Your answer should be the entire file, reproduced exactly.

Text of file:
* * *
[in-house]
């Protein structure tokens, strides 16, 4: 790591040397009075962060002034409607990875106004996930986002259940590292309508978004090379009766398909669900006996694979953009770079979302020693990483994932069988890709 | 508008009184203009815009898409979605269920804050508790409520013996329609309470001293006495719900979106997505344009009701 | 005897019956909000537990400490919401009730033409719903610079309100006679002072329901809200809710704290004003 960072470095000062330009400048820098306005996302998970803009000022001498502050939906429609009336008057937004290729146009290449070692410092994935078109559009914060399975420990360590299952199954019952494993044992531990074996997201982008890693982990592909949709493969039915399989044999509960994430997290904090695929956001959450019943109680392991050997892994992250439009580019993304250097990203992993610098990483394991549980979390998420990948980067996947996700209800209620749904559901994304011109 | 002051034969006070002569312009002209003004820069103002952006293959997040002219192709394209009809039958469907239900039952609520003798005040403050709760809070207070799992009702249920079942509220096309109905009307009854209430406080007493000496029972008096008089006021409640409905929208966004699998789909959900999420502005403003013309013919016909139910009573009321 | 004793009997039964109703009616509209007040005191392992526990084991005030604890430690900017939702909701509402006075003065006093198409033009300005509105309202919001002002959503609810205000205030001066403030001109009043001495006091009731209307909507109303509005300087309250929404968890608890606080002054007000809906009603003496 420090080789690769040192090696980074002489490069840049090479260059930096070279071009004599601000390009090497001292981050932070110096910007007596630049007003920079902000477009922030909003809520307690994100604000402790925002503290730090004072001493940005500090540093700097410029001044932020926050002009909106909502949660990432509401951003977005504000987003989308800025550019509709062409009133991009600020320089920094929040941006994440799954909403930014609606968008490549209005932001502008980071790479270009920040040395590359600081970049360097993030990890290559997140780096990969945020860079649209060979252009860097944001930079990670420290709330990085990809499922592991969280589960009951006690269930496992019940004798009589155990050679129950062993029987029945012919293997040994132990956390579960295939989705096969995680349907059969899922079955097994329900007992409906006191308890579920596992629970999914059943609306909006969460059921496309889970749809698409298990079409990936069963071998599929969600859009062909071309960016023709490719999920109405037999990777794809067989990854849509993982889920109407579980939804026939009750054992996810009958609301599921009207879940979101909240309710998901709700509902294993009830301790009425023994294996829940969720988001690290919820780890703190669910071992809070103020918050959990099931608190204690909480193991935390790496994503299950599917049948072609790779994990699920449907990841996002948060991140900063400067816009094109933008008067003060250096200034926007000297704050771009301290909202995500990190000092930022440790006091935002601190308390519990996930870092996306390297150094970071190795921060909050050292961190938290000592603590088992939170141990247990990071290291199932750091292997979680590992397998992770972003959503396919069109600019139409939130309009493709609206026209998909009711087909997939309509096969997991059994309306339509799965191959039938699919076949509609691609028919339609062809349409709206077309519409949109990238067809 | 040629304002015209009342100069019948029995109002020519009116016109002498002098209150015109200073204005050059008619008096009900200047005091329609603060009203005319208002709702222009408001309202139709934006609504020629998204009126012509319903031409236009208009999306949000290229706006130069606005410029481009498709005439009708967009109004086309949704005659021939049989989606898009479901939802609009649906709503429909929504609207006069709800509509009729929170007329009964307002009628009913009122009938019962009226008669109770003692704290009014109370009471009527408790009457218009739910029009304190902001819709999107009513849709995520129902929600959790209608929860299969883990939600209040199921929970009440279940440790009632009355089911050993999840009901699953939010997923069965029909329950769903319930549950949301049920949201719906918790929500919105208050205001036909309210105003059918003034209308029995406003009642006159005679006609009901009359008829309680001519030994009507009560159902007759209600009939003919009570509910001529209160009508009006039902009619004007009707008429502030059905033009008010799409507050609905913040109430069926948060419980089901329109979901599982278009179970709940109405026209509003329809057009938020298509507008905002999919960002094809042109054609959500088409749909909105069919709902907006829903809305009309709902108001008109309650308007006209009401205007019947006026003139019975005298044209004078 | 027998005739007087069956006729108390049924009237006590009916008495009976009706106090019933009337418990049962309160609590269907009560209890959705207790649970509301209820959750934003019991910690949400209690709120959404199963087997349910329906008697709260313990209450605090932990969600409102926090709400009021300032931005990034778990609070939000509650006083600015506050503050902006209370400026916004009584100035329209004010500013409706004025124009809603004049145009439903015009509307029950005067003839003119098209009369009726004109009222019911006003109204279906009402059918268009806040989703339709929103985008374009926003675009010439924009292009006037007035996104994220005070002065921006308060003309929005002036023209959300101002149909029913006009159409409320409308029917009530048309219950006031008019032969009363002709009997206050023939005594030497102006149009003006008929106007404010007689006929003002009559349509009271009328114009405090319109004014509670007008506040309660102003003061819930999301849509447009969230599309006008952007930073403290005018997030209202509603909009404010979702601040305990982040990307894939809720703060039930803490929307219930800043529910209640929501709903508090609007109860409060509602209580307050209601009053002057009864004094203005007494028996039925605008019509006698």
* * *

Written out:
[in-house]
């Protein structure tokens, strides 16, 4: 790591040397009075962060002034409607990875106004996930986002259940590292309508978004090379009766398909669900006996694979953009770079979302020693990483994932069988890709 | 508008009184203009815009898409979605269920804050508790409520013996329609309470001293006495719900979106997505344009009701 | 005897019956909000537990400490919401009730033409719903610079309100006679002072329901809200809710704290004003 960072470095000062330009400048820098306005996302998970803009000022001498502050939906429609009336008057937004290729146009290449070692410092994935078109559009914060399975420990360590299952199954019952494993044992531990074996997201982008890693982990592909949709493969039915399989044999509960994430997290904090695929956001959450019943109680392991050997892994992250439009580019993304250097990203992993610098990483394991549980979390998420990948980067996947996700209800209620749904559901994304011109 | 002051034969006070002569312009002209003004820069103002952006293959997040002219192709394209009809039958469907239900039952609520003798005040403050709760809070207070799992009702249920079942509220096309109905009307009854209430406080007493000496029972008096008089006021409640409905929208966004699998789909959900999420502005403003013309013919016909139910009573009321 | 004793009997039964109703009616509209007040005191392992526990084991005030604890430690900017939702909701509402006075003065006093198409033009300005509105309202919001002002959503609810205000205030001066403030001109009043001495006091009731209307909507109303509005300087309250929404968890608890606080002054007000809906009603003496 420090080789690769040192090696980074002489490069840049090479260059930096070279071009004599601000390009090497001292981050932070110096910007007596630049007003920079902000477009922030909003809520307690994100604000402790925002503290730090004072001493940005500090540093700097410029001044932020926050002009909106909502949660990432509401951003977005504000987003989308800025550019509709062409009133991009600020320089920094929040941006994440799954909403930014609606968008490549209005932001502008980071790479270009920040040395590359600081970049360097993030990890290559997140780096990969945020860079649209060979252009860097944001930079990670420290709330990085990809499922592991969280589960009951006690269930496992019940004798009589155990050679129950062993029987029945012919293997040994132990956390579960295939989705096969995680349907059969899922079955097994329900007992409906006191308890579920596992629970999914059943609306909006969460059921496309889970749809698409298990079409990936069963071998599929969600859009062909071309960016023709490719999920109405037999990777794809067989990854849509993982889920109407579980939804026939009750054992996810009958609301599921009207879940979101909240309710998901709700509902294993009830301790009425023994294996829940969720988001690290919820780890703190669910071992809070103020918050959990099931608190204690909480193991935390790496994503299950599917049948072609790779994990699920449907990841996002948060991140900063400067816009094109933008008067003060250096200034926007000297704050771009301290909202995500990190000092930022440790006091935002601190308390519990996930870092996306390297150094970071190795921060909050050292961190938290000592603590088992939170141990247990990071290291199932750091292997979680590992397998992770972003959503396919069109600019139409939130309009493709609206026209998909009711087909997939309509096969997991059994309306339509799965191959039938699919076949509609691609028919339609062809349409709206077309519409949109990238067809 | 040629304002015209009342100069019948029995109002020519009116016109002498002098209150015109200073204005050059008619008096009900200047005091329609603060009203005319208002709702222009408001309202139709934006609504020629998204009126012509319903031409236009208009999306949000290229706006130069606005410029481009498709005439009708967009109004086309949704005659021939049989989606898009479901939802609009649906709503429909929504609207006069709800509509009729929170007329009964307002009628009913009122009938019962009226008669109770003692704290009014109370009471009527408790009457218009739910029009304190902001819709999107009513849709995520129902929600959790209608929860299969883990939600209040199921929970009440279940440790009632009355089911050993999840009901699953939010997923069965029909329950769903319930549950949301049920949201719906918790929500919105208050205001036909309210105003059918003034209308029995406003009642006159005679006609009901009359008829309680001519030994009507009560159902007759209600009939003919009570509910001529209160009508009006039902009619004007009707008429502030059905033009008010799409507050609905913040109430069926948060419980089901329109979901599982278009179970709940109405026209509003329809057009938020298509507008905002999919960002094809042109054609959500088409749909909105069919709902907006829903809305009309709902108001008109309650308007006209009401205007019947006026003139019975005298044209004078 | 027998005739007087069956006729108390049924009237006590009916008495009976009706106090019933009337418990049962309160609590269907009560209890959705207790649970509301209820959750934003019991910690949400209690709120959404199963087997349910329906008697709260313990209450605090932990969600409102926090709400009021300032931005990034778990609070939000509650006083600015506050503050902006209370400026916004009584100035329209004010500013409706004025124009809603004049145009439903015009509307029950005067003839003119098209009369009726004109009222019911006003109204279906009402059918268009806040989703339709929103985008374009926003675009010439924009292009006037007035996104994220005070002065921006308060003309929005002036023209959300101002149909029913006009159409409320409308029917009530048309219950006031008019032969009363002709009997206050023939005594030497102006149009003006008929106007404010007689006929003002009559349509009271009328114009405090319109004014509670007008506040309660102003003061819930999301849509447009969230599309006008952007930073403290005018997030209202509603909009404010979702601040305990982040990307894939809720703060039930803490929307219930800043529910209640929501709903508090609007109860409060509602209580307050209601009053002057009864004094203005007494028996039925605008019509006698």